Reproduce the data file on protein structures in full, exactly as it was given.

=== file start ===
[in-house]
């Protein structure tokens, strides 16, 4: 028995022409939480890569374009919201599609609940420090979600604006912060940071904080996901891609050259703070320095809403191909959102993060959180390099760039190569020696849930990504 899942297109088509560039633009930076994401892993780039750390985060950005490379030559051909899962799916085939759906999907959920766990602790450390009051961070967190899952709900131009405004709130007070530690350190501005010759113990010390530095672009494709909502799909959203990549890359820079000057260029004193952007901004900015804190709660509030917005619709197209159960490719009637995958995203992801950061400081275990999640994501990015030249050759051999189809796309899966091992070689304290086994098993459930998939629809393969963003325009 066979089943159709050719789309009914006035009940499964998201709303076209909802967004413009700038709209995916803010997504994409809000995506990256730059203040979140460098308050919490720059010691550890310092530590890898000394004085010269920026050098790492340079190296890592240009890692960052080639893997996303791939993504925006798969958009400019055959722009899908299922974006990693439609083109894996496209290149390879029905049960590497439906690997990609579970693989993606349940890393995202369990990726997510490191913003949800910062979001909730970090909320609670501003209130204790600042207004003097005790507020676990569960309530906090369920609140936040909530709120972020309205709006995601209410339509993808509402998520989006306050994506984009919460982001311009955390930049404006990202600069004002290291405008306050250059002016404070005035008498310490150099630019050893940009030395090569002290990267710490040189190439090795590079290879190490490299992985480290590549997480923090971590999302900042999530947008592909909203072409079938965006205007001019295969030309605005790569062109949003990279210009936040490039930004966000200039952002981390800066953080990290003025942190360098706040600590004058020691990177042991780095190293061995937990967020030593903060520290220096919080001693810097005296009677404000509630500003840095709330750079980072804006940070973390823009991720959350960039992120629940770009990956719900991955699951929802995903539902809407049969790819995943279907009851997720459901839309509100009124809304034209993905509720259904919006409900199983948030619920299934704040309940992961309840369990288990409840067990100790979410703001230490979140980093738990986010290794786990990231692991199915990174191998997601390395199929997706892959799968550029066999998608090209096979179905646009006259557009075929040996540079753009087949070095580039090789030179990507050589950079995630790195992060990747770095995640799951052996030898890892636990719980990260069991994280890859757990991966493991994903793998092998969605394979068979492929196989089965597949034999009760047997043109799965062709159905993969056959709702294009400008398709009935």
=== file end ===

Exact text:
[in-house]
């Protein structure tokens, strides 16, 4: 028995022409939480890569374009919201599609609940420090979600604006912060940071904080996901891609050259703070320095809403191909959102993060959180390099760039190569020696849930990504 899942297109088509560039633009930076994401892993780039750390985060950005490379030559051909899962799916085939759906999907959920766990602790450390009051961070967190899952709900131009405004709130007070530690350190501005010759113990010390530095672009494709909502799909959203990549890359820079000057260029004193952007901004900015804190709660509030917005619709197209159960490719009637995958995203992801950061400081275990999640994501990015030249050759051999189809796309899966091992070689304290086994098993459930998939629809393969963003325009 066979089943159709050719789309009914006035009940499964998201709303076209909802967004413009700038709209995916803010997504994409809000995506990256730059203040979140460098308050919490720059010691550890310092530590890898000394004085010269920026050098790492340079190296890592240009890692960052080639893997996303791939993504925006798969958009400019055959722009899908299922974006990693439609083109894996496209290149390879029905049960590497439906690997990609579970693989993606349940890393995202369990990726997510490191913003949800910062979001909730970090909320609670501003209130204790600042207004003097005790507020676990569960309530906090369920609140936040909530709120972020309205709006995601209410339509993808509402998520989006306050994506984009919460982001311009955390930049404006990202600069004002290291405008306050250059002016404070005035008498310490150099630019050893940009030395090569002290990267710490040189190439090795590079290879190490490299992985480290590549997480923090971590999302900042999530947008592909909203072409079938965006205007001019295969030309605005790569062109949003990279210009936040490039930004966000200039952002981390800066953080990290003025942190360098706040600590004058020691990177042991780095190293061995937990967020030593903060520290220096919080001693810097005296009677404000509630500003840095709330750079980072804006940070973390823009991720959350960039992120629940770009990956719900991955699951929802995903539902809407049969790819995943279907009851997720459901839309509100009124809304034209993905509720259904919006409900199983948030619920299934704040309940992961309840369990288990409840067990100790979410703001230490979140980093738990986010290794786990990231692991199915990174191998997601390395199929997706892959799968550029066999998608090209096979179905646009006259557009075929040996540079753009087949070095580039090789030179990507050589950079995630790195992060990747770095995640799951052996030898890892636990719980990260069991994280890859757990991966493991994903793998092998969605394979068979492929196989089965597949034999009760047997043109799965062709159905993969056959709702294009400008398709009935």